* The Washington Post summarizes the final report of the Iraq Survey Group (aka the Duelfer report) as concluding that the "1991 Persian Gulf War and subsequent U.N. inspections destroyed Iraq's illicit weapons capability and, for the most part, Saddam Hussein did not try to rebuild it." Of course, there were no WMD and the only thing the Bush administration can claim at this point in its revisionist frenzy is that Hussein had a "desire" to restart his weapons program, should the opportunity have presented itself. See also: Scott Ritter on the "source Duelfer didn't quote."

* The NY Times ran a very long article on "How the White House Embraced Disputed Arms Intelligence" in its October 3rd edition. Worth reading.

* "Soaring rates of disease and a crippled health system are posing a new crisis for the people of Iraq, threatening to kill more than have died in the aftermath of the war," reports Jeremy Laurance of the Independent. "Deadly infections including typhoid and tuberculosis are rampaging through the country, according to the first official report into the state of health in the country." It goes without saying that this is precisely what aid agencies warned would happen prior to the war.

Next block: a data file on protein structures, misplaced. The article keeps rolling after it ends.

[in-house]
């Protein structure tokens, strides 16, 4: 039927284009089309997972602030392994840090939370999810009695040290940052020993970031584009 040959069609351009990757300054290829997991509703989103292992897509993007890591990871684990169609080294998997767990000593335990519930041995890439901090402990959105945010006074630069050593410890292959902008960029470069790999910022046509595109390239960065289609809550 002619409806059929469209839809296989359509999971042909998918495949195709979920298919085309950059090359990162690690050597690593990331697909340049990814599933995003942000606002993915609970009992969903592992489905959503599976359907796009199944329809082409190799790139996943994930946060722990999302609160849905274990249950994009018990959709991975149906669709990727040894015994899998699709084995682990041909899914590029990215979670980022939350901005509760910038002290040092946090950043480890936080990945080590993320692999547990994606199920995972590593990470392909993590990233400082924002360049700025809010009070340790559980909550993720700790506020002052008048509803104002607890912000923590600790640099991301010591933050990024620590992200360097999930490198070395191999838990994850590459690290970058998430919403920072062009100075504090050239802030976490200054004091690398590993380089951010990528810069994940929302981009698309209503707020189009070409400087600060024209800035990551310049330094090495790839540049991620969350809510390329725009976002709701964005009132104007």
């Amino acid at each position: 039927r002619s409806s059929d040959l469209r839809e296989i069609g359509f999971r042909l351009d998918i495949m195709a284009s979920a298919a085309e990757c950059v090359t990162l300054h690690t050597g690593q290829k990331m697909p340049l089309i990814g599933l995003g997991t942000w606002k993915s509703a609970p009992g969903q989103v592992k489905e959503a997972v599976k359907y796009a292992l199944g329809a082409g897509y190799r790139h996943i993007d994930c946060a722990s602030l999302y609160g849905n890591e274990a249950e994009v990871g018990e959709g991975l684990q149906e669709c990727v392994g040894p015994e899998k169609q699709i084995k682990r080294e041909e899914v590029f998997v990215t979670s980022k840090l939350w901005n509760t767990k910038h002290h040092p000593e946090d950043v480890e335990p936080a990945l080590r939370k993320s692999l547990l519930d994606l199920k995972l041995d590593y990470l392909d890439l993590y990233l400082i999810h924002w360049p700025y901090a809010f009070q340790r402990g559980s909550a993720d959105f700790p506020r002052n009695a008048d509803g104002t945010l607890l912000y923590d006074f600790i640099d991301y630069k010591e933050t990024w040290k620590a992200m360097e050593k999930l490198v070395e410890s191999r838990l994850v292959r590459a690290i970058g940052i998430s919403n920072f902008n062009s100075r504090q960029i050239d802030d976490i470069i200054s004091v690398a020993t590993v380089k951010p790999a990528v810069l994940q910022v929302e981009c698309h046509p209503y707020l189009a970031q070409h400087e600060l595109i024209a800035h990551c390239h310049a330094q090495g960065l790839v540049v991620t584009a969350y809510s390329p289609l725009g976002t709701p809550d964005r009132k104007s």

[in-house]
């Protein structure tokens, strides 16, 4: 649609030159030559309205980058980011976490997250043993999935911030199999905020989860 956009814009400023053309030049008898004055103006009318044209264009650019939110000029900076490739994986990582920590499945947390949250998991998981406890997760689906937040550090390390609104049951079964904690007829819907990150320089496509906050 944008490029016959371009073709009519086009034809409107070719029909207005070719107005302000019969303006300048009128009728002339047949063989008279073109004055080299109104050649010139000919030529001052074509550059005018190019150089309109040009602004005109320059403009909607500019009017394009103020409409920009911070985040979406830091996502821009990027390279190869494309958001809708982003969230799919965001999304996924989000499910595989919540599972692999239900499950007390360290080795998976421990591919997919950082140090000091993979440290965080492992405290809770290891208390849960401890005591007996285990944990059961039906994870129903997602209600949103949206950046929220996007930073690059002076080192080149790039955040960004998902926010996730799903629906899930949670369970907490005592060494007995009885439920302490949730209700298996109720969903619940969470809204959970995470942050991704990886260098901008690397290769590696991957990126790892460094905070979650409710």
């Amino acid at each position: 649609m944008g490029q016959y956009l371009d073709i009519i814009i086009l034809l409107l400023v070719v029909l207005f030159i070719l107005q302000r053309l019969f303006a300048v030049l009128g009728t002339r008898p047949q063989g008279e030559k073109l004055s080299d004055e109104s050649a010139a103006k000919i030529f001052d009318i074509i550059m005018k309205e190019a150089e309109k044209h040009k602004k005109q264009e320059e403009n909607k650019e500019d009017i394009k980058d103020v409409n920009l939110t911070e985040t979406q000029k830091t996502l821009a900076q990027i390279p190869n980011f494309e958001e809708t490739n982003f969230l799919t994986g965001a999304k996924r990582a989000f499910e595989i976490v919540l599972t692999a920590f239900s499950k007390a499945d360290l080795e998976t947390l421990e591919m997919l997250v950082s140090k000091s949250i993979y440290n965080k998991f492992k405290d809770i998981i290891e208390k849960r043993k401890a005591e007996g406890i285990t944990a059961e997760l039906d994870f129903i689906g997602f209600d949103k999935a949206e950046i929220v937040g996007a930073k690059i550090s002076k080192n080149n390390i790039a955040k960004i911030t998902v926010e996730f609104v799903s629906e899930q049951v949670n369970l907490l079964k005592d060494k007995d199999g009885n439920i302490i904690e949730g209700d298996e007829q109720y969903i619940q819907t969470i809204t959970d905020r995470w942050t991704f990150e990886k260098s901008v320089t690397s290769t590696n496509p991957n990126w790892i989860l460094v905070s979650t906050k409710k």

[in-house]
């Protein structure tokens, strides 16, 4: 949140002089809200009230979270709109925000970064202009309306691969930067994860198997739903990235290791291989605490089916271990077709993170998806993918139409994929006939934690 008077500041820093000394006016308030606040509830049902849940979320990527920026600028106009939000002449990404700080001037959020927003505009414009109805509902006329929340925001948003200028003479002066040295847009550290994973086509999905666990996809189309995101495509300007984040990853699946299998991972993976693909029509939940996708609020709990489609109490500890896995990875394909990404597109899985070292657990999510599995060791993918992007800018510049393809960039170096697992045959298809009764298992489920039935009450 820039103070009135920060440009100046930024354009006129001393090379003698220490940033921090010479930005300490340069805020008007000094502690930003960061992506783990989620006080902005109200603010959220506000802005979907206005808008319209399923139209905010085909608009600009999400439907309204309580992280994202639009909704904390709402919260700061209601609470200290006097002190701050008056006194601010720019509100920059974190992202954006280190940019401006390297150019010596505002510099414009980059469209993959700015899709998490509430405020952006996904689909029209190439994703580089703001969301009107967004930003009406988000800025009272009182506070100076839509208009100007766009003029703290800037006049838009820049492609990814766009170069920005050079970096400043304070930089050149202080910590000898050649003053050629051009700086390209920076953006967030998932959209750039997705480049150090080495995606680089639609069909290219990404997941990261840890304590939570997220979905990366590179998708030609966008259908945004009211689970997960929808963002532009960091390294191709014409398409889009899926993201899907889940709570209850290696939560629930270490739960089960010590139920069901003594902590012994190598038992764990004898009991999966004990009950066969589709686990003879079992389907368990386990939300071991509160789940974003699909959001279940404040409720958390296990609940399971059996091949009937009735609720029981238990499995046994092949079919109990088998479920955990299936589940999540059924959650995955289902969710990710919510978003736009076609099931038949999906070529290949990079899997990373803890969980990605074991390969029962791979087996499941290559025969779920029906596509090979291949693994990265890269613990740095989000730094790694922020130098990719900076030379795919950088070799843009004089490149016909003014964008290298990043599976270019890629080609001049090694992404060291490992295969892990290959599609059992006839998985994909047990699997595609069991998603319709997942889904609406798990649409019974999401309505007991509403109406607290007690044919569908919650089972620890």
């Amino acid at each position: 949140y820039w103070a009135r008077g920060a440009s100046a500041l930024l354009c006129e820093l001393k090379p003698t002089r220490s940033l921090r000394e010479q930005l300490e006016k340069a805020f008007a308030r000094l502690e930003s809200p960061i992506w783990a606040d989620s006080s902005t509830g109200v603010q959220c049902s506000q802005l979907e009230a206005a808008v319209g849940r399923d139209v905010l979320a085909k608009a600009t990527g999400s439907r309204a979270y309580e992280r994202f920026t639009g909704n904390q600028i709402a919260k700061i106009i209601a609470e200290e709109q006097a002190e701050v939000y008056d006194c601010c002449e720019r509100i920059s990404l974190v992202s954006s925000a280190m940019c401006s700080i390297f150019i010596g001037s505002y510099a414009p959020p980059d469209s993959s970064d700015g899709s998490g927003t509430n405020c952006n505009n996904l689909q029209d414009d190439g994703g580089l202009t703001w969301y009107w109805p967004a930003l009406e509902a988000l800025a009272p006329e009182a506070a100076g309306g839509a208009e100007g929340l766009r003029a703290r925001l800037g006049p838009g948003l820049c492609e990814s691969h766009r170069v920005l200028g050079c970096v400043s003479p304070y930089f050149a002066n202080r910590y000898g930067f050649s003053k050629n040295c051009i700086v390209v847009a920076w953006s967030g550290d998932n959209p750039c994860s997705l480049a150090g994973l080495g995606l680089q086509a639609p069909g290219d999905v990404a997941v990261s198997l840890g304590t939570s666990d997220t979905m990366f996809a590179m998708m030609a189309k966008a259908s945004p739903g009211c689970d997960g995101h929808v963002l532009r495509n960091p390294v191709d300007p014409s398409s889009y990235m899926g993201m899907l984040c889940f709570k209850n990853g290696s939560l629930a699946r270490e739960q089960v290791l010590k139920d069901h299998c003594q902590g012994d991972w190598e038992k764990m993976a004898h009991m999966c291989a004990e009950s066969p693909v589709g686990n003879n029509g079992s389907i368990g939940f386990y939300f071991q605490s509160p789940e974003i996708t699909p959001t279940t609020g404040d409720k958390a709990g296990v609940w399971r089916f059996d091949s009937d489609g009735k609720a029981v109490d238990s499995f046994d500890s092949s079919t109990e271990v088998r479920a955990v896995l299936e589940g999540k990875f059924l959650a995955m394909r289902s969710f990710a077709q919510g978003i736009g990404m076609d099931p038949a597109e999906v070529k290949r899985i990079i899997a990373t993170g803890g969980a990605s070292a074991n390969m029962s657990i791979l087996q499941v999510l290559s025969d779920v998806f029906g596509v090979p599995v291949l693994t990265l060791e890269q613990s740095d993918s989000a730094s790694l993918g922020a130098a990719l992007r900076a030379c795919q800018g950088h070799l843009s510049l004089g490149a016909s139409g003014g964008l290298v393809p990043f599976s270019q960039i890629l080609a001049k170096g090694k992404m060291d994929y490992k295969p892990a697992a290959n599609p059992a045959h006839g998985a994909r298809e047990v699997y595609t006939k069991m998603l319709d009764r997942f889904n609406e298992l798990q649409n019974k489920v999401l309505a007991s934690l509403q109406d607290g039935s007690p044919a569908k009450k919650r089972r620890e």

* Greg Mitchell breaks down the tale of Wall Street Journal correspondent Farnaz Fassihi's revealing email from Iraq.

* "About half of the roughly $5 billion in Iraq reconstruction funds disbursed by the US government in the first half of this year cannot be accounted for, according to an audit commissioned by the United Nations, which could not find records for numerous rebuilding projects and other payments," reports the Boston Globe.

* In the Atlantic Monthly, William Langewiesche reports on life inside the Green Zone, where attacks by insurgents are beginning to appear.

* Mother Jones profiles some Iraqi veterans who are breaking ranks and speaking out against the war.

* What would America look like if it were in Iraq's current situation? wonders Juan Cole.